My hands were aching, as I hurriedly tried to write the last sentence, when they called ‘Time!’ on our last exam. With a sigh of relief, I put down my pen, handed over my exam to the proctor, and then it hit me… I just finished Q1! After six hectic weeks of pre-readings, post-readings, cases, assignments, essays, presentations, and exams, I finally finished Quarter One of my MBA! I remember it like just yesterday, when I sat in the first class of my MBA, wondering how this experience would be… it’s been an exhilarating experience, although instead of fast-paced run through the forest, it felt more like a bullet train charging through a mountain without a tunnel!
All throughout Q1 we were bombarded with new information on traditional concepts, and the beginnings of how we can tie them all together, and analyze them in a new light to become better problem-solvers. One interesting aspect throughout the quarter has been the "learning by doing" approach. While I find this approach quite important, and much better than a solely lecture-based approach, grading that self-study approach, with feedback coming much later, doesn't allow for much room or time for course correction. I think it's something that I do struggle with, and I suspect some of my classmates may be in the same boat.
How to accomplish a team's common goals, while trying to manage differing individual goals in ‘Managing People in Organizations.' A lot of people are skeptical of the 'soft skills' courses, but their importance cannot be overstated. You may be a technical genius, but if you can't work with different people with varied perspectives, how are you going to manage and lead a team. With its simulation-based approach, 'Managing People in Organizations' helped you discover the problems that might ensue, and how do you overcome them, while still staying in tune with your team's, department's and organization's goals.
How our skewed perception of our risk appetite could interfere with making bold choices in 'Foundations of Integrative Thinking.' While Integrative Thinking is regarded by some as a mere positioning tool, the fact is that it really is the new way to think. In an age of limited financial, human and natural resources, where each decision is going to impact your present and future, you cannot always pick one choice over another. Quite often, you have to develop a creative combination of your options, in order to maximize your scarce resources, and efficiently accomplish your goals. With its problem-analysis and model-building approach, 'Foundations of Integrative Thinking' started to move you towards a new mindset where you are creating models that look at the whole picture, and turn challenges into opportunities.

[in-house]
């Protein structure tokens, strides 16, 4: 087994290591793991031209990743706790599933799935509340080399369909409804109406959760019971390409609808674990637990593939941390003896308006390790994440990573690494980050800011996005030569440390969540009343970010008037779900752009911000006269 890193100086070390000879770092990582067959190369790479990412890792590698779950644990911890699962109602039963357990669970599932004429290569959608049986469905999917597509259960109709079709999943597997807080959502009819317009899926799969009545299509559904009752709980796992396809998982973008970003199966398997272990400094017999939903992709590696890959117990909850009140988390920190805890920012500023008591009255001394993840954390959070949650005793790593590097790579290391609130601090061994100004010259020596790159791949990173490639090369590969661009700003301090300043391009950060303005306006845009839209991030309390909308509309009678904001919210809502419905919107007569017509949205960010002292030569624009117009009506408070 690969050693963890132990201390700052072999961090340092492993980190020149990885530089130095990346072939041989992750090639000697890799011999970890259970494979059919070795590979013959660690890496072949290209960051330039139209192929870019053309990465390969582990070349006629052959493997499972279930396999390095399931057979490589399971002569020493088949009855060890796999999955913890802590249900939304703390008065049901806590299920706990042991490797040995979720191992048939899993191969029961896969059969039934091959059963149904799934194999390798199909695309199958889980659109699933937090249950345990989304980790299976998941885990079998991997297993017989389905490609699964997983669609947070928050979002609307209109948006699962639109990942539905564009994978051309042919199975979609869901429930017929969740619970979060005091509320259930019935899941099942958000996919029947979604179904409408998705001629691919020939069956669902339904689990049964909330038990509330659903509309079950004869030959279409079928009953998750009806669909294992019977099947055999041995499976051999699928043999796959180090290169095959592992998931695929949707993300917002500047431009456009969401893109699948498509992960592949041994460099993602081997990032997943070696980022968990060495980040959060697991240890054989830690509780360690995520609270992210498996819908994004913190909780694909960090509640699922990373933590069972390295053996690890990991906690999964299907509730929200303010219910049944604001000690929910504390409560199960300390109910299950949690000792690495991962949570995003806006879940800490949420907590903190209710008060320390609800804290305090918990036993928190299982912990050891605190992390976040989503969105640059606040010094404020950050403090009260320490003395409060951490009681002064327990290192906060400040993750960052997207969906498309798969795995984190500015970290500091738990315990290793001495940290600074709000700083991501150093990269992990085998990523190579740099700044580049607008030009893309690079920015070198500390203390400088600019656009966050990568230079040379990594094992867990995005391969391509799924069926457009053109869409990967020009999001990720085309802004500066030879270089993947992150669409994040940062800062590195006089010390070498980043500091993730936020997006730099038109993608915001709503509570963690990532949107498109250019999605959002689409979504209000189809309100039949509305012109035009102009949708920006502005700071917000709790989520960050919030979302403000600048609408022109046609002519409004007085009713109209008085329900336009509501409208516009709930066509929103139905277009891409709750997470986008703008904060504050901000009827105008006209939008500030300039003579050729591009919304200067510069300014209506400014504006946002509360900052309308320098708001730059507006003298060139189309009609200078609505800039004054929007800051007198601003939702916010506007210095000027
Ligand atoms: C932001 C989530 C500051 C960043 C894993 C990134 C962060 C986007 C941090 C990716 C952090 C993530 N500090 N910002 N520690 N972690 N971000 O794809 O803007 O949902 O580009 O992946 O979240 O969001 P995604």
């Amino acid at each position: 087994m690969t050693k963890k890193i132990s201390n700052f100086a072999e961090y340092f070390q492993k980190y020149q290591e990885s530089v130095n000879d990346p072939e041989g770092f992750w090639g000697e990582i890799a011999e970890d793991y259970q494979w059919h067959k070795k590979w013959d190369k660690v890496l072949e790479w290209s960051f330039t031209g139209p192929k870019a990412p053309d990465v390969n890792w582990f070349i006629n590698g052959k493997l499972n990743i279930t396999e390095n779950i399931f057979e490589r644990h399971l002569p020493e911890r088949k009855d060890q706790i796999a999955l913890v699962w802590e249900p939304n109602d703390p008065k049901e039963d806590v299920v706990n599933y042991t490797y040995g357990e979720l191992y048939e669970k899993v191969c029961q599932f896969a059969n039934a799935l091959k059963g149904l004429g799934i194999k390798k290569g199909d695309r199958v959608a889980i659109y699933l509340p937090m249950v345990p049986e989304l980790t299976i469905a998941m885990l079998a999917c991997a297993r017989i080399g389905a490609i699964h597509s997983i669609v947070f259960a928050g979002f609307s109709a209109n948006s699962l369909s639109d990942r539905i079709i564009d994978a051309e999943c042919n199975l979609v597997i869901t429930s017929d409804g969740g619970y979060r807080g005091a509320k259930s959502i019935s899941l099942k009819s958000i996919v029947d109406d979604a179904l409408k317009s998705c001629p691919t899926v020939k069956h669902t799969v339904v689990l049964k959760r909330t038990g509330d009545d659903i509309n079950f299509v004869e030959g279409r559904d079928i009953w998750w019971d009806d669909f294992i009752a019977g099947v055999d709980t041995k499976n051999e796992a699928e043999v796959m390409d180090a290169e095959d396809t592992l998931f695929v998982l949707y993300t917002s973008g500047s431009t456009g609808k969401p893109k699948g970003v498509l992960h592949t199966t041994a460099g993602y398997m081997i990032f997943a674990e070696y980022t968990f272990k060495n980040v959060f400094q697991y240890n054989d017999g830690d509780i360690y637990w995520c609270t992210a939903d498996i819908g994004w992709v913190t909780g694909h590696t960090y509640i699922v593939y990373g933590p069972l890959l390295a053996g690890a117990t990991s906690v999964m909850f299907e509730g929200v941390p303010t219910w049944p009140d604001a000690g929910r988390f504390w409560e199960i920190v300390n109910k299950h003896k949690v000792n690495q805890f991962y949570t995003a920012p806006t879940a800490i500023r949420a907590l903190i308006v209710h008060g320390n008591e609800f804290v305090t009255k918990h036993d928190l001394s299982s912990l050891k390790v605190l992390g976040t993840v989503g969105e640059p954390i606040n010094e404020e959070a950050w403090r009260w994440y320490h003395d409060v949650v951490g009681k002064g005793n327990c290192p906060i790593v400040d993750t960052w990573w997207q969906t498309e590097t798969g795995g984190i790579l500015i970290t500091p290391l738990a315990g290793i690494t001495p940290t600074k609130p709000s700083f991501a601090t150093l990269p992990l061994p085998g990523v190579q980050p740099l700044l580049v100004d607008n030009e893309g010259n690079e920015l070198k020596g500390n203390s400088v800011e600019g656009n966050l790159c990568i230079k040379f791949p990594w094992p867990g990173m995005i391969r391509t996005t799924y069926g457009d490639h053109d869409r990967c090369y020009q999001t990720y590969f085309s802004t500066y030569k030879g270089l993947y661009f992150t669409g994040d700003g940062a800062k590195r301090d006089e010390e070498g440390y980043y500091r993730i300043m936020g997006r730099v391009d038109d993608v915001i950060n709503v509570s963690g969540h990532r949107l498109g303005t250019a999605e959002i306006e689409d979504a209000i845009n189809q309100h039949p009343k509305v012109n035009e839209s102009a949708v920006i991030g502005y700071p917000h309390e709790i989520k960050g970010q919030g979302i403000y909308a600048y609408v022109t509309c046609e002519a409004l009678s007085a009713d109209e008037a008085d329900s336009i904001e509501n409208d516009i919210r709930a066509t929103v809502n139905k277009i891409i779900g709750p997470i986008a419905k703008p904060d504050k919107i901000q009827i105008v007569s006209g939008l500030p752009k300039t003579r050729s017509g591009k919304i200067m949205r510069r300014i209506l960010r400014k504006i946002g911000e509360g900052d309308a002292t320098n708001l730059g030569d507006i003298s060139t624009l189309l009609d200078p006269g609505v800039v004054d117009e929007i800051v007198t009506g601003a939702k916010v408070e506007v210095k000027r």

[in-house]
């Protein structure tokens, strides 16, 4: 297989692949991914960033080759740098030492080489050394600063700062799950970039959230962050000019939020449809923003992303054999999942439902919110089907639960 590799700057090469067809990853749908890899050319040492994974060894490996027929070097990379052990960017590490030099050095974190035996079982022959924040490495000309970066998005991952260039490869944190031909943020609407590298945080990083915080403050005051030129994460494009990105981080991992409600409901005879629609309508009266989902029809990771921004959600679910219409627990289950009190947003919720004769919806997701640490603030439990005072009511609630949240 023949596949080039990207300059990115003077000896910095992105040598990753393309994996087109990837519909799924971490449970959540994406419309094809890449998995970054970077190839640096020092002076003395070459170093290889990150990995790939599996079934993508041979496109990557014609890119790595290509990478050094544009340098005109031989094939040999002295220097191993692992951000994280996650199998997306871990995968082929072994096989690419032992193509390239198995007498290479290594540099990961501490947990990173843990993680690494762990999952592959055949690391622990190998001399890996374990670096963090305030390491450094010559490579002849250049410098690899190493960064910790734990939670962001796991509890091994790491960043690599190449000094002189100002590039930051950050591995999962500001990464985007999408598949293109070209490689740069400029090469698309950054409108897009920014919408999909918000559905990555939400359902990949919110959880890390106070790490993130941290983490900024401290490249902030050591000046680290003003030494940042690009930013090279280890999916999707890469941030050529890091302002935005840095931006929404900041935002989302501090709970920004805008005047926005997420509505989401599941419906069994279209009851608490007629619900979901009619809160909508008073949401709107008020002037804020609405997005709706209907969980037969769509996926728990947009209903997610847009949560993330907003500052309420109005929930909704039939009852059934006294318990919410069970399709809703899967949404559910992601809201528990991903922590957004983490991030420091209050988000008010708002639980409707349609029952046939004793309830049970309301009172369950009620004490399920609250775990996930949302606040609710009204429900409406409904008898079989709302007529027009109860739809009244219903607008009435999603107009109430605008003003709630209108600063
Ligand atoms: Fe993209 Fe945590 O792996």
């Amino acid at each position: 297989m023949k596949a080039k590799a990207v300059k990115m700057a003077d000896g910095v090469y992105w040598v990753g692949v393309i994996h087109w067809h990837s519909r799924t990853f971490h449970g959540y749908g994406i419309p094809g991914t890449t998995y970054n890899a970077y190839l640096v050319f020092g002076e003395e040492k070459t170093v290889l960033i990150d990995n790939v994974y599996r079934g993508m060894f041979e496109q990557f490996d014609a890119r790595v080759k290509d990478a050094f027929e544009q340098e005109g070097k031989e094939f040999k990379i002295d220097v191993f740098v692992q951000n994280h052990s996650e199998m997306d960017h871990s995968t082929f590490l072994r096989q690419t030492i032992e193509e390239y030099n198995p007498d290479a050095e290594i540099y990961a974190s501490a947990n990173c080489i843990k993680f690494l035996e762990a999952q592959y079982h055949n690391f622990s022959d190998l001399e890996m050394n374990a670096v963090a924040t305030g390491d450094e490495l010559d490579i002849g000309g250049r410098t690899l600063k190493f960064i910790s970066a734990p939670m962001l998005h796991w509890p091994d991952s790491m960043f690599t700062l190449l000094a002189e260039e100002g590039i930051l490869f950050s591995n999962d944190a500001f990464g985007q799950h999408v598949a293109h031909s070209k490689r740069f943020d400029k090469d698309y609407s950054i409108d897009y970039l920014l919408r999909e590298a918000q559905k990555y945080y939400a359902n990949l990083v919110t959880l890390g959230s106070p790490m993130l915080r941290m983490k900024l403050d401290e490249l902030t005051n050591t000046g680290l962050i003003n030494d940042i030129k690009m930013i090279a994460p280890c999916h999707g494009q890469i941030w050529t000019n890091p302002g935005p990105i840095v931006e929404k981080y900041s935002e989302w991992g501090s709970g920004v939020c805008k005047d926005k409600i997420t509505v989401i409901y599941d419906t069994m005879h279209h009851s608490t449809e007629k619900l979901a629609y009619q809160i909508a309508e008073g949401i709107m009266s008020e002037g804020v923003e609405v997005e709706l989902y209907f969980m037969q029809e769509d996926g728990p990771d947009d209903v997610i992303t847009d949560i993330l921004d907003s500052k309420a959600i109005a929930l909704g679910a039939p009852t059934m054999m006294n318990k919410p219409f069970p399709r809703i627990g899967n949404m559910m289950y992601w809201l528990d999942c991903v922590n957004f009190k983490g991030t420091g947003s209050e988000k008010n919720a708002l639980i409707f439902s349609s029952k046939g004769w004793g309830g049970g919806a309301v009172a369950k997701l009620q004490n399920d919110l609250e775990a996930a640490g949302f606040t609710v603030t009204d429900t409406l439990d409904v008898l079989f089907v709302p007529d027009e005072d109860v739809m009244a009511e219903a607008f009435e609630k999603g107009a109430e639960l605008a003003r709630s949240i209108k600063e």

How to account for the impact and regression of several different factors in making a managerial decisions in ‘Statistics for Managers.’ This isn't your typical statistics course, and quite different from the courses you took in your undergrad, and the additional help from the Scholars makes the concepts and its applications much clearer. While the technical terms generally remain the same (the engineers in my class displayed a particular affinity for all the jargon), the analysis is what makes this statistics course different. I was surprised by the extent to which statistics and data are called upon in making the hard decisions critical to a business' direction, growth and success, and am a bit curious as we head towards the second half of this course in Q2.
How to analyze financial reports for hidden problems and possible opportunities in ‘Financial Accounting I.’ While it did cover the basic concepts and principles of accounting, especially in terms of an organization's financial statements, it was clear that Financial Accounting is not just about preparing all those financial documents, but analyzing them as well. More than just a section in a company's annual report, financial statements allow you to learn more about a company, and the impact of its financial decisions in greater detail, with the analysis aspect kicking into high gear in Q2.
How economists think, and why economic analysis is critical in making better business decisions in ‘Managerial Economics.’ Although supply and demand are important elements in the study of economics, this course went beyond that general perception into greater detail on the economic analysis. It was pure delight to learn about strategy, forecasting, oligopoly, incentives, auctions, and most of all, game theory. After hearing that term thrown about in business scenarios, strategic analysis, and pop culture, it was quite exciting to finally understand the concept, and its application to business decisions and modelling.
Whew! And that's a wrap for Q1! Stay tuned for the next phase of the roller-coaster ride in Q2!